Jul 15, 2008
Conservatoire national sup_rieur de musique et de danse de Paris
(The following is an excerpt from the SYLFF Newsletter No.18, May 2007)
From January 24th through February 3rd, 2007, the Paris Conservatoire was the scene of intense music-making as 10 musicians from The Juilliard School and the University of Music and Performing Arts Vienna joined forces with 10 students and seven professors from the Conservatoire to prepare a major chamber music program that was presented on February 1st and 2nd at the Conservatoire, as part of the school’s annual Quinte et Plus (Five and More) chamber music festival. This intensive event was the second of three SYLFF chamber music projects to be held over a three-year period, the first having been held at The Juilliard School in January 2006 under the FMP.
One specific aim of the Paris project was to include professors in the music-making— indeed this is the drawing point for Quinte et Plus, which features a week-long chamber music festival of the highest caliber. Our approach was to feature works by major French composers of the 19th and 20th centuries (Chausson, Poulenc, and the contemporary French composer Michael Levinas, who teaches at the Conservatoire), rounding out the program with works by the American Elliott Carter and the Austrian Strauss-Schoenberg. In order to enable the SYLFF students to mix with as many musicians as possible, each student participated in two chamber music groups—making for no small scheduling feat! Michael Levinas’ work, doubtless the most challenging on the program both for its musical language and ensemble work, necessitated a sizable investment in time by the quintet’s members. Levinas himself attended several rehearsals as well as the final performance, with which he was very impressed.
Above and beyond the intense rehearsing, which occupied a sizable portion of each musician’s time, a city tour was organized for the entire group on the second afternoon; it proved highly popular. Many Viennese and New York students also took time to sit in on classes given by professors of their respective instruments; for the wind players, attending a class for the virtually extinct French bassoon was a high point of their time in Paris.
Barli Nugent, who had helped organize the project at Juilliard, and who is in charge of chamber music there, accompanied that school’s group. She was able to visit classes and participate in meetings with Conservatoire department heads. Barli’s participation in my department’s meeting was seen by us as a high point of the year, and all of us were on our toes to ask questions in English. Many found it inspiring to hear about how issues like professional development are handled so imaginatively in an American institution, and such an outstanding one at that! Barli’s experience as a former Juilliard student, seasoned chamber music player, doctoral student, and now an assistant dean having responsibilities in career development and chamber music, made our exchanges all the more rich. Barli’s warmth and openness added immensely to the project.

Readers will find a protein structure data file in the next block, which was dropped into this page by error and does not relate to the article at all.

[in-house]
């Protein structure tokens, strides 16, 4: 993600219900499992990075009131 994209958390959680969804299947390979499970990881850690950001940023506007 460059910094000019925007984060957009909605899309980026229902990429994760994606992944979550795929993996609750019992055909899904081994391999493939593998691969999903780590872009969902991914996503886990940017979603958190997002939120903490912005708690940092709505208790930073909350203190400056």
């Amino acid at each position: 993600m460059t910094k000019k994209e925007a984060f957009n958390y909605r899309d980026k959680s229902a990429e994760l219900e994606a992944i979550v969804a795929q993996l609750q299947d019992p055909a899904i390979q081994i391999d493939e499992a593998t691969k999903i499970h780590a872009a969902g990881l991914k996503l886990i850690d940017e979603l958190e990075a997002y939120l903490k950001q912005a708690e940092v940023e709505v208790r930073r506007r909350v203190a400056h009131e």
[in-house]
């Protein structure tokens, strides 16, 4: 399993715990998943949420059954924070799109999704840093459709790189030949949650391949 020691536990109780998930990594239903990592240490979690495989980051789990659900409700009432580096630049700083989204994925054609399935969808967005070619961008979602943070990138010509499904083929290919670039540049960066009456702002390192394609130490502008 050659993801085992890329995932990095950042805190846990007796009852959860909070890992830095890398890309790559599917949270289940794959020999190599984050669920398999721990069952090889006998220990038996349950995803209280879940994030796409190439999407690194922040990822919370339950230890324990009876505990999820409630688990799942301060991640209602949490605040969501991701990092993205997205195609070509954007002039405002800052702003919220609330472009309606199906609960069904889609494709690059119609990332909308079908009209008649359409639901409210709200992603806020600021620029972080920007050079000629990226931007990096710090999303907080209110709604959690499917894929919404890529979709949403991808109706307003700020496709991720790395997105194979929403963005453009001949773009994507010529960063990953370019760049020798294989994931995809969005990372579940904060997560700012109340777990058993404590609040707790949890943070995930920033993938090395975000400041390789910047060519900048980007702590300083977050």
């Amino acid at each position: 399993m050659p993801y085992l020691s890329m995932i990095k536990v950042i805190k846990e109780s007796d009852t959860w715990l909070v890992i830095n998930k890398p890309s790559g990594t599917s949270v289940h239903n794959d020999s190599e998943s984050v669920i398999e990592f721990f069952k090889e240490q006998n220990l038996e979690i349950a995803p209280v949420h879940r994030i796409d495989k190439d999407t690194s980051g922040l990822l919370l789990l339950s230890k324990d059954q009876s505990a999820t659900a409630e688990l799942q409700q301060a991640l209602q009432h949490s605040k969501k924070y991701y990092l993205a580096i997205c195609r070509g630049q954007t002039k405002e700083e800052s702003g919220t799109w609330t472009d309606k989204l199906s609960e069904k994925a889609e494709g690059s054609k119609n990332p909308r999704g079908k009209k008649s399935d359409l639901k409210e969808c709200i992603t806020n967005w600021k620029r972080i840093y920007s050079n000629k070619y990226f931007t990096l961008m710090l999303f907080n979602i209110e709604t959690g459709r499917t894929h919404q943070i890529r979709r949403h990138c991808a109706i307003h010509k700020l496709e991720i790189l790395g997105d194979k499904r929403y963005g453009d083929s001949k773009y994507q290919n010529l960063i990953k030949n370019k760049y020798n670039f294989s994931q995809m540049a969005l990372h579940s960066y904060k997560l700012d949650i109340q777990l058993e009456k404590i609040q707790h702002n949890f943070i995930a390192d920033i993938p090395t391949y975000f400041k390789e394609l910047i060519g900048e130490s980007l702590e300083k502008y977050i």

The final result was music-making of the highest order. Our SYLFF musicians had the joy of performing for an enthusiastic audience that included the Tokyo Foundation’s Ellen Mashiko, who took time afterwards to speak with each and every one of the participating musicians, sharing her impressions and getting feedback from them. At the post-concert cocktail party, laughter and delight abounded as musicians who had been absolute strangers to one another the week before snapped photos and eagerly sought to jot down e-mail addresses and phone numbers.
In retrospect, were we to do this again —and all of us believe such exchanges are essential for musicians, whose lives are spent on international stages and often interacting with artists whose training and indeed cultural references are quite different— we would probably reduce the number of participating musicians and designate one or two coaches. The complexity of juggling so many people’s schedules—made all the more complicated because the French students also had their regular course load— would simplify things considerably and allow for visiting students to have more time both to visit classes and to get to know Paris.
Nevertheless, we believe that this was and is an absolutely perfect project for music institutions within the SYLFF family, because chamber music is in fact an ongoing conversation that requires that musicians be able to listen to one to another, the best possible musical outcome only successfully reachable if each musician has engaged in this “active listening and performing” in an atmosphere of profound respect for the different artistic approaches being expressed.
All of us are eagerly awaiting year three of the SYLFF chamber music project and a stellar experience in Vienna. For now, we give our heartfelt thanks to Ellen Mashiko and the entire SYLFF team for providing us with this magical opportunity to get to know one another in the best way we know how—by making music!
Ms. Gretchen Amussen is deputy director of external affairs at the Conservatoire national superieur de musique et de danse de Paris. She studied music and French as an undergraduate student. Her career has included management positions in not-for-profit cultural institutions in the United States and developing an international program and an external affairs division at the Paris Conservatoire. She is an ardent lover of music, loves to travel, and voraciously reads fiction from the many countries she visits. She is particularly interested in how the music profession is evolving (and what this means for training professionals). She serves as the contact person of the SYLFF Steering Committee and is an avid networker in general. Gretchen, was instrumental (no pun intended!) in organizing and implementing the SYLFF Chamber Music Seminar that took place earlier this year at the Paris Conservatoire.